There's nothing uncommon about constipation. It's prevalent—and it's mighty annoying.
Occasional constipation happens to all of us. For some, constipation means hard stools or incomplete emptying. That's annoying but usually resolves itself after a day or two.
It's when constipation becomes chronic that it becomes a bigger problem.
From a medical perspective, chronic constipation means having fewer than three bowel movements a week. What happens is this: The food you eat moves too slowly through your digestive tract, giving the colon time to absorb water from that food, creating hard, dry feces that are difficult to pass.
Constipation can loom larger than life. That's why I decided to sit down with the culprit and get the scoop from the source itself. Maybe then, we can conquer the Constipation Curse once and for all.
Q: Why do so many people spend so much time with you?
A: I'm like the Pied Piper of medical conditions! It's estimated that about 19 percent of the population of the United States (or as many as 63 million people) tag along with me. In fact, I'm their top digestive complaint. Pretty impressive and influential for a medical problem that you can't even see.
Q: But you can see it—it's usually written across everyone's face.
A: Ha, I know! I make people really irritable and moody. I mean, how can you possibly smile and act all happy when you're bloated and sluggish? And sometimes, they miss work or don't even go out of the house.
Q: You cost a lot of people a lot of money, too.
A: Yeah, I'm happy to say I'm a top contributor to the cost of health care. I rack up about 2.5 million doctor visits each year. I put a lot of dollars into the drugstore coffers, too, running up medication costs into the hundreds of millions of dollars.
Q: So, tell me: what keeps you so busy?
A: Lots of everyday things like stress, travel, not drinking enough water or getting enough exercise (or really, any change in your daily routine). But you must rule out a medical condition, too.
Q: What types of medical conditions?
A: Things like thyroid issues, irritable bowel syndrome, Parkinson's disease and diabetes. Then there are more serious things like colon or rectal cancers; bowel obstructions or blockages; anal fissures and abdominal cancers that press on the colon, too. And finally, I must confess to being attracted to certain medications (like sedatives, narcotics, some antidepressants and meds to treat high blood pressure).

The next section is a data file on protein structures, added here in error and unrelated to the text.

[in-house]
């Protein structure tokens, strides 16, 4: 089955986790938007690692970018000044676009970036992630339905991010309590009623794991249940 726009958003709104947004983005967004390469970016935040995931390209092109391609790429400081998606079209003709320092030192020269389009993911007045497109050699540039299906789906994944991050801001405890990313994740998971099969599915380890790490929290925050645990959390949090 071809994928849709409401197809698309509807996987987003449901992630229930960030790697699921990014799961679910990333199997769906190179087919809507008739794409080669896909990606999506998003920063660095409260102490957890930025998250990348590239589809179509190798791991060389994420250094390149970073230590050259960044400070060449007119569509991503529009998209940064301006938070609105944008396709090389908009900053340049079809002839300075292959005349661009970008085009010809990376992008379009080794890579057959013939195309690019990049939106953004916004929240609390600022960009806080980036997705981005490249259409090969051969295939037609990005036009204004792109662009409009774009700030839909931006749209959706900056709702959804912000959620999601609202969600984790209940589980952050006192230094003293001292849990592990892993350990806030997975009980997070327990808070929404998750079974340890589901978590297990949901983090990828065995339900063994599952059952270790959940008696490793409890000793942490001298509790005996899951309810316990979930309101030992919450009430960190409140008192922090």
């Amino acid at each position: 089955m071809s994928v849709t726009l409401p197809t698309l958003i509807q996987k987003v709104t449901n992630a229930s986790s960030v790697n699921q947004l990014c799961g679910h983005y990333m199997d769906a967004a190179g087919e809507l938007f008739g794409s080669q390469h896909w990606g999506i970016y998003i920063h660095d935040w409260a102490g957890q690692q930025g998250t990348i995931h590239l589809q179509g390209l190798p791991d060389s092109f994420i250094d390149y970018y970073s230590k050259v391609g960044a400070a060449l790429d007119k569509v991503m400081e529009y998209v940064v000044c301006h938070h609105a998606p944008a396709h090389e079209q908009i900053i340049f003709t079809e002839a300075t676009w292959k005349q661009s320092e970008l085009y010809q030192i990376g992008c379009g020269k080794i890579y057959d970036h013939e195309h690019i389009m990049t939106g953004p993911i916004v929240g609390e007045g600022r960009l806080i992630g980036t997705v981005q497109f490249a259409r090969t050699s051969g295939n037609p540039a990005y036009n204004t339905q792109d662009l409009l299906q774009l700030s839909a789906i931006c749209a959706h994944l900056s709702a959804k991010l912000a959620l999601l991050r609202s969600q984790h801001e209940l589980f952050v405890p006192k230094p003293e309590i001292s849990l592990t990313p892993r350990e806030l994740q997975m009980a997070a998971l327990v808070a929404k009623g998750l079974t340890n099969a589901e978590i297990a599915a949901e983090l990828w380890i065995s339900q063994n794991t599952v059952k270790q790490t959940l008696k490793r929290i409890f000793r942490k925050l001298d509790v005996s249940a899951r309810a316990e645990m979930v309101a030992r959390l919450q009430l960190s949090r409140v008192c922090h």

Q: OK, so let's say we rule out the more serious issues. How can we, er, eliminate you and have better luck in the bathroom?
A: I'll let you in on a secret: Most people aren't getting enough fiber. And that's one big thing that keeps me in business. People need at least 20 to 30 grams each day, but they're falling short and getting only about 15.
Foods like fruits, veggies and whole grains can keep your BMs reliable and right.
Another foe of mine? Mild laxatives. But don't take that last piece of advice lightly. I'd say you should try the lifestyle changes first. Chronic use of laxatives can actually make me worse, and sometimes laxatives can interfere with the way your body absorbs other medications and nutrients.
Q: That's a great tip, thanks. I do know that if people want to increase their fiber intake, it's pretty easy to do. Instead of drinking fruit juices, eat whole fruits. Replace white rice, bread and pasta with brown rice and whole-grain products. Put away your chips, crackers and chocolate bars and snack on raw veggies, instead. And if you aren't already eating beans and legumes, add these to your diet. They can replace meat a couple of days a week (chili and soups are a great opportunity to do so).
A: While we're on great tips, let me help further by saying that there are things other than foods that can help get rid of me. Drink plenty of water—when you're well hydrated, less water will be withdrawn from your colon. Get as much regular exercise as you can. Creating a regular schedule for BMs can keep me away, too. And take advantage of your urge to go. If you ignore it, the moment may pass.